Local alcohol manufacturers and retail outlets of liquor have been warned that the grace period allowed before they are charged new rates under the Excise Tax Rates Amendment Act (No.2) 2018 is finished.
This ended on 1 July 2018.
During an interview with the Samoa Observer, the Minister of Revenue, Tialavea Tionisio Hunt, fielded questions following concerns that local stores were still selling locally made vodkas at low prices.
According to the Minister, since the beginning of the month, manufacturers should have ceased making liquor with alcohol content over 40 per cent and also comply with the ban of any liquor sold in bottles less than 500ml.
“Part of the reason why we banned bottles of liquor under 500ml is because to prevent the incidences of people especially the youth smuggling them into nightclubs,” he said.
Since the increase of the alcohol excise tax, the rate for alcohol of 30 per cent strength or less, the excise tax of $12.48 Tala applies. Any alcohol of 40 per cent or less now has a rate of $38.60 Tala.
Asked to comment on how some of the 1-litre bottle of vodkas, with new labels of 40 per cent alcohol content, are sold at the local village shop for less than the new excise tax – the Minister asked what the average price was.
And upon being told that it between $26-$28, he replied:
“So they are losing money and paying us the excise tax of $38.60?”
But when Samoa Observer advised the Minister that 500ml bottles of vodka are still selling for $12 to $13 Tala at local shops, the Minister was in disbelief.
“It can’t be. The excise tax is about $18 Tala or $19 Tala. It can’t be,” he said.
The Acting C.E.O. Solia Tanuvasa Kalolo, who was with the Minister, said the alcohol could be old stock and consequently were using the old tax rate.
“It could be that what they have is old stock on the shelf with old excise tax rates. Those under 30 per cent have the old tax rate on there and those with 40 per cent or more alcohol had the old tax rate of $19.90 so that’s probably why. The store has put the old stock there.”
Pictures of alcohol taken at four different shops in Vaitele showed that most being sold had labels clearly showing approved 40 per cent alcohol content.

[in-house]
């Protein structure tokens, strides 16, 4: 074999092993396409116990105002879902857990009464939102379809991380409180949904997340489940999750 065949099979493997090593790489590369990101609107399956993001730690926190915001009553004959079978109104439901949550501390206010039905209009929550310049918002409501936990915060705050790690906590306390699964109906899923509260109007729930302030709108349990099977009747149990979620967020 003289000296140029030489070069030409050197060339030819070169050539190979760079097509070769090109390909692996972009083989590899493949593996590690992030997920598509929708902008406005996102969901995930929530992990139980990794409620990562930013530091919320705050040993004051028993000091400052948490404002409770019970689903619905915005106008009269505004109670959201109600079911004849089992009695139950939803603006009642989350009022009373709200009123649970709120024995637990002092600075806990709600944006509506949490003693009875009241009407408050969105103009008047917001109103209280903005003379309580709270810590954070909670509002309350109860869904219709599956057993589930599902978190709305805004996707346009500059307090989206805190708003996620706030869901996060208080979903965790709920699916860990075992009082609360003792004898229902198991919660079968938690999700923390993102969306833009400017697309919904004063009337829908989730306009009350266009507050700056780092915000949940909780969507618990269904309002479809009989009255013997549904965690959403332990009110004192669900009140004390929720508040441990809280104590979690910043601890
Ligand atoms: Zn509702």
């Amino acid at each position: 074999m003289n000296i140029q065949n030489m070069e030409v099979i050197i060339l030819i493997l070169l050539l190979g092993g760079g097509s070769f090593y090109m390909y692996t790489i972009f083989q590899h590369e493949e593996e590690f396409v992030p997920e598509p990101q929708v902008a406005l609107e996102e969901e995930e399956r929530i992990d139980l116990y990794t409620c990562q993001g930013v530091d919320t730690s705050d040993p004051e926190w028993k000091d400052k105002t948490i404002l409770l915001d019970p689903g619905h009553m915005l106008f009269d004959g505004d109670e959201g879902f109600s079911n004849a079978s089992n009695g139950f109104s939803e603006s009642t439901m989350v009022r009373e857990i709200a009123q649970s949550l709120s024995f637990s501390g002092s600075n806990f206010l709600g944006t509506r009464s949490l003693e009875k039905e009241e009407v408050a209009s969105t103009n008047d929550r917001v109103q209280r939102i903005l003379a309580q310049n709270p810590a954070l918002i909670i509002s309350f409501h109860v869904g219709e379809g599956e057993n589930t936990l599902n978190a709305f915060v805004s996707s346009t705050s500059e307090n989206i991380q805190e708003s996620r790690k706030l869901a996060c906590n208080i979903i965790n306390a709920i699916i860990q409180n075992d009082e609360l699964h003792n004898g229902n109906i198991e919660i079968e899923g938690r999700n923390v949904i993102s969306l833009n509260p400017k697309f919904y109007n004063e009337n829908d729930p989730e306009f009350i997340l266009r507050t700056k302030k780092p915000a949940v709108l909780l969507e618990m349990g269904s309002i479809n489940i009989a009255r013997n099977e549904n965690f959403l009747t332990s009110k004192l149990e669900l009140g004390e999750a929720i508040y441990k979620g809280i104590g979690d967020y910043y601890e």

When the Samoa Observer asked the Minister to comment on the findings, he said: “I have no idea how they do that. They might be adding the price on the other goods in the store but it’s not the shops that we collect excise tax from, it’s the manufacturers.”
Tialavea acknowledged that there were problems with the application of the new excise tax targeting alcohol.
“Yes to me there is something gone wrong with the process, it’s probably the manufacturer not declaring the amount of liter of what they produce that’s one way. And that would reduce the excise tax we collect because we base our collection of taxes on the amount of litre they produce.”
Ministry of Revenue has staff who carry out checks on a case by case basis, he added.
“If they don’t tell us the right amount they produce then we have people who now and then go to the manufacturer and check their warehouse. If there’s something suspicious going on then we need to find out and check how they are selling this for under $7? There’s something wrong with it. But remember, we don’t go to the retail shops to check, we go to the manufacturers.”
Tanuvasa added that he recalled getting a complaint from a member of the public, who said bottles of 1 litre vodka were being sold for less than the excise tax at $12 tala. Upon further inspection, he said it was far from the truth.
“We went to investigate and what we found was that was not accurate and the bottles of Boom vodka were being sold for the right amount of around $40. That’s why I never follow up with people who ring up and complain about the price of Boom vodka.”
Due to the inconsistency in the application of the new excise tax targeting alcohol manufacturers, Tanuvasa said they will now follow up with the manufacturers.
The makers of Boom Vodka refused to comment when approached by Samoa Observer yesterday, saying they will release a statement at a later date.